ART 166 (both lecture and lab are required; option 1 lecture class 42611, lab class 41612; option 2 lecture class 43503, lab class 43504): Beginning Botanical Drawing. Exploration through drawing of basic plant structures: Recording details of various plant forms; emphasis on rendering form, color, and texture with graphite, ink pen, colored pencils, and watercolor. Online course. 2 units. CRM; NHR.
Landscape Horticulture (LANHT) Courses:
LANHT 5A (lecture class 43311; lab class 43312; both are required): Plant Materials: Fall Native Plant ID. Prof Stew Winchester (firstname.lastname@example.org). Identification and culture of fall native plants used in the landscape: Climate, soil, and water preferences; garden culture; pest and disease problems; and pruning and propagation. The lab includes classroom demonstrations and field trips to prominent Bay Area landscapes. Lecture online; lab Mondays 6:30-9:20 PM. 3 units. CRM; NHR; UA.
LANHT 10 (lecture class 42624; lab class 42625; both are required): Insect Pests. Prof. Eddie Dunbar (email@example.com). Identification and management of local arthropod pests and beneficial populations particular to ornamental plants: Emphasis on non-chemical methods of control; integration of methods used, and development of approaches best suited to controlling pests. Online lecture Thursdays 6-8:15 PM; lab 8:30-9:45 PM. 3 units. CRM; NHR; UA.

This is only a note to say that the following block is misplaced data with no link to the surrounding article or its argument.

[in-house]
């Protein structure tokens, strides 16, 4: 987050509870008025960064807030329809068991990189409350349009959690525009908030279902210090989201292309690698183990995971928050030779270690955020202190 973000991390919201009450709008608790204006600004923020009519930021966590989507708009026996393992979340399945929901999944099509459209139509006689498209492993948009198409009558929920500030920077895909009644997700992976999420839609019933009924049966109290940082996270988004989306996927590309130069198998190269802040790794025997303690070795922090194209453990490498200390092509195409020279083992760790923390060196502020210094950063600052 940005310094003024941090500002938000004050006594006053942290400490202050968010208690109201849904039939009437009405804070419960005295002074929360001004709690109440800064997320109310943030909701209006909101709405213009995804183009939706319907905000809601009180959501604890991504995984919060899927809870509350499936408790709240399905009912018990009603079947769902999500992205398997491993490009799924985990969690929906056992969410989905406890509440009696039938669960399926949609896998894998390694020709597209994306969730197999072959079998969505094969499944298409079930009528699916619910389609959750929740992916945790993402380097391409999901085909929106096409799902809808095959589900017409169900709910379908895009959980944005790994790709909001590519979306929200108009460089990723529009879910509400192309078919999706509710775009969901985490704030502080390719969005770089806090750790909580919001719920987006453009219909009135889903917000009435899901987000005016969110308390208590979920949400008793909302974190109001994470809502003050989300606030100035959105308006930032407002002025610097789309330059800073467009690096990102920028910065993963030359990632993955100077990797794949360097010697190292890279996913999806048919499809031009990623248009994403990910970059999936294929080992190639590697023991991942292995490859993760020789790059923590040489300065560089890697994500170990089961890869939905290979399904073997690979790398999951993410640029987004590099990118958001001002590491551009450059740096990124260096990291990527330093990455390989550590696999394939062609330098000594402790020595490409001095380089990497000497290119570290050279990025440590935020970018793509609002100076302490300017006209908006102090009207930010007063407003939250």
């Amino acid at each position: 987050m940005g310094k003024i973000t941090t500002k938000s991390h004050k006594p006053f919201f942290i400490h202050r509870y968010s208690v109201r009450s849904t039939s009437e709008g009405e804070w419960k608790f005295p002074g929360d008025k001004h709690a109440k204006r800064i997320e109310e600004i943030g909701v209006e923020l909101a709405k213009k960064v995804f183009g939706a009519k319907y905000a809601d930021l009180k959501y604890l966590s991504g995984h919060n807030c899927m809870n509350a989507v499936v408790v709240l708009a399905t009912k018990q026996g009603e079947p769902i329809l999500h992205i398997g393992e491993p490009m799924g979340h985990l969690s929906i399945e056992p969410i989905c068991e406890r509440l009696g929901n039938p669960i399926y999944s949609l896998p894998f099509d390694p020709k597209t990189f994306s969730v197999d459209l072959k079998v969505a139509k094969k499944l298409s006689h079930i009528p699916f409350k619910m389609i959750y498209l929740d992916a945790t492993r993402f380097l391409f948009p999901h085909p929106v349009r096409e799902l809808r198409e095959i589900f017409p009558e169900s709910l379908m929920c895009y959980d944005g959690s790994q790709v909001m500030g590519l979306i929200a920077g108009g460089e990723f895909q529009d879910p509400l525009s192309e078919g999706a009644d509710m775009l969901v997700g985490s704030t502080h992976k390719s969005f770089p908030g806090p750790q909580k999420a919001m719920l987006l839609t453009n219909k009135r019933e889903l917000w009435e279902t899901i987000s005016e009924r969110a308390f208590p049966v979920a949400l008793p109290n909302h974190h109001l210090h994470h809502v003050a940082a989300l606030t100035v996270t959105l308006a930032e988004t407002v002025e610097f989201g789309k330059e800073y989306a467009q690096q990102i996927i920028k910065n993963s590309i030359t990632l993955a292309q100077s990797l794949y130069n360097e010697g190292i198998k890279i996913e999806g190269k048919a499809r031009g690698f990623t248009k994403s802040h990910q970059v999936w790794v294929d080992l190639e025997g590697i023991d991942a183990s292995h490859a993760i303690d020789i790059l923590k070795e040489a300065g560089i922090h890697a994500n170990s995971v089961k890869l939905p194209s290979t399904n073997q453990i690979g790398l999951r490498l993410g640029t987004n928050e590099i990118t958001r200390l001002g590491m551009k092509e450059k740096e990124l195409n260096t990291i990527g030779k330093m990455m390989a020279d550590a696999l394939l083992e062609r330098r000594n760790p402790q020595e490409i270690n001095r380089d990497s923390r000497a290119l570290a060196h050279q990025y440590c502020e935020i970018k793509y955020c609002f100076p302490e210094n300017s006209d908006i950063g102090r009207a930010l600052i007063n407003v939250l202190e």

LANHT 16 (lecture class 42626; lab class 42627; both are required). Soil Management. Prof. Laura Forlin (firstname.lastname@example.org). Origin of soils, rocks, and minerals: Physical and chemical properties, water relations of plants and soils, soil fertility and fertilizers, organic matter, soil amendments for clay and for acid and alkali soils, and the cycling of nutrients in nature. Online lecture Wednesdays 1-3:15 PM; lab 3:30-4:45 PM. 3 units. CRM; NHR; UA.
LANHT 23 (class 42415). Plant Terminology. Prof. Laura Forlin (email@example.com). Terminology used in identification of plants: Terms relating to roots, stems, leaves, flowers and fruit used in all plant identification courses and in Introduction to Landscape Horticulture. Online course, Mondays 6:30-8:45 PM. 2.5 units. CRM; NHR; UA.